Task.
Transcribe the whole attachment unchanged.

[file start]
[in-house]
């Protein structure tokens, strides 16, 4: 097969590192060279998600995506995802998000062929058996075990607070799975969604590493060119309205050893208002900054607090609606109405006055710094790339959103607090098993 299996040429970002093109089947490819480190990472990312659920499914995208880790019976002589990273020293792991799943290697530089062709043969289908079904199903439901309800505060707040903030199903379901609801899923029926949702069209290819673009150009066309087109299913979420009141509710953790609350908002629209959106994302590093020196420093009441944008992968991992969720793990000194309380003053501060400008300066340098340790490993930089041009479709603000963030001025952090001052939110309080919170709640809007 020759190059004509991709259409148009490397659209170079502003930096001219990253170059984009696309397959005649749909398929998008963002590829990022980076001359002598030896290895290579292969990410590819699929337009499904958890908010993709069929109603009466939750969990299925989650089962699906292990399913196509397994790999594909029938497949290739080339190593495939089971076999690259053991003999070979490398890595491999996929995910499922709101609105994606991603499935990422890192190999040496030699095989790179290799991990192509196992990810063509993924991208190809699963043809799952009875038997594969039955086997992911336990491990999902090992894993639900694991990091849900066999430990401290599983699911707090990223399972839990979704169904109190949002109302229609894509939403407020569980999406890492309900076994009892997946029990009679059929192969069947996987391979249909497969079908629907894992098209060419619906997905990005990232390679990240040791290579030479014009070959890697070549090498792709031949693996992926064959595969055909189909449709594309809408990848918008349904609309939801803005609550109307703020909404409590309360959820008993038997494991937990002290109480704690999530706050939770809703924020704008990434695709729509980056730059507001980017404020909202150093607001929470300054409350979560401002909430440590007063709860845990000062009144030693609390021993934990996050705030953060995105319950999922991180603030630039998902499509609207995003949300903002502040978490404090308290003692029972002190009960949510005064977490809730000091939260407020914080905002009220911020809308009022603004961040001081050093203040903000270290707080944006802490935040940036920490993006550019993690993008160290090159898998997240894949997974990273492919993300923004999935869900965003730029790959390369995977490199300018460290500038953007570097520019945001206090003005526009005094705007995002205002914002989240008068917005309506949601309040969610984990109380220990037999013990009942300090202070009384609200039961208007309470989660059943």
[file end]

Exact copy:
[in-house]
């Protein structure tokens, strides 16, 4: 097969590192060279998600995506995802998000062929058996075990607070799975969604590493060119309205050893208002900054607090609606109405006055710094790339959103607090098993 299996040429970002093109089947490819480190990472990312659920499914995208880790019976002589990273020293792991799943290697530089062709043969289908079904199903439901309800505060707040903030199903379901609801899923029926949702069209290819673009150009066309087109299913979420009141509710953790609350908002629209959106994302590093020196420093009441944008992968991992969720793990000194309380003053501060400008300066340098340790490993930089041009479709603000963030001025952090001052939110309080919170709640809007 020759190059004509991709259409148009490397659209170079502003930096001219990253170059984009696309397959005649749909398929998008963002590829990022980076001359002598030896290895290579292969990410590819699929337009499904958890908010993709069929109603009466939750969990299925989650089962699906292990399913196509397994790999594909029938497949290739080339190593495939089971076999690259053991003999070979490398890595491999996929995910499922709101609105994606991603499935990422890192190999040496030699095989790179290799991990192509196992990810063509993924991208190809699963043809799952009875038997594969039955086997992911336990491990999902090992894993639900694991990091849900066999430990401290599983699911707090990223399972839990979704169904109190949002109302229609894509939403407020569980999406890492309900076994009892997946029990009679059929192969069947996987391979249909497969079908629907894992098209060419619906997905990005990232390679990240040791290579030479014009070959890697070549090498792709031949693996992926064959595969055909189909449709594309809408990848918008349904609309939801803005609550109307703020909404409590309360959820008993038997494991937990002290109480704690999530706050939770809703924020704008990434695709729509980056730059507001980017404020909202150093607001929470300054409350979560401002909430440590007063709860845990000062009144030693609390021993934990996050705030953060995105319950999922991180603030630039998902499509609207995003949300903002502040978490404090308290003692029972002190009960949510005064977490809730000091939260407020914080905002009220911020809308009022603004961040001081050093203040903000270290707080944006802490935040940036920490993006550019993690993008160290090159898998997240894949997974990273492919993300923004999935869900965003730029790959390369995977490199300018460290500038953007570097520019945001206090003005526009005094705007995002205002914002989240008068917005309506949601309040969610984990109380220990037999013990009942300090202070009384609200039961208007309470989660059943």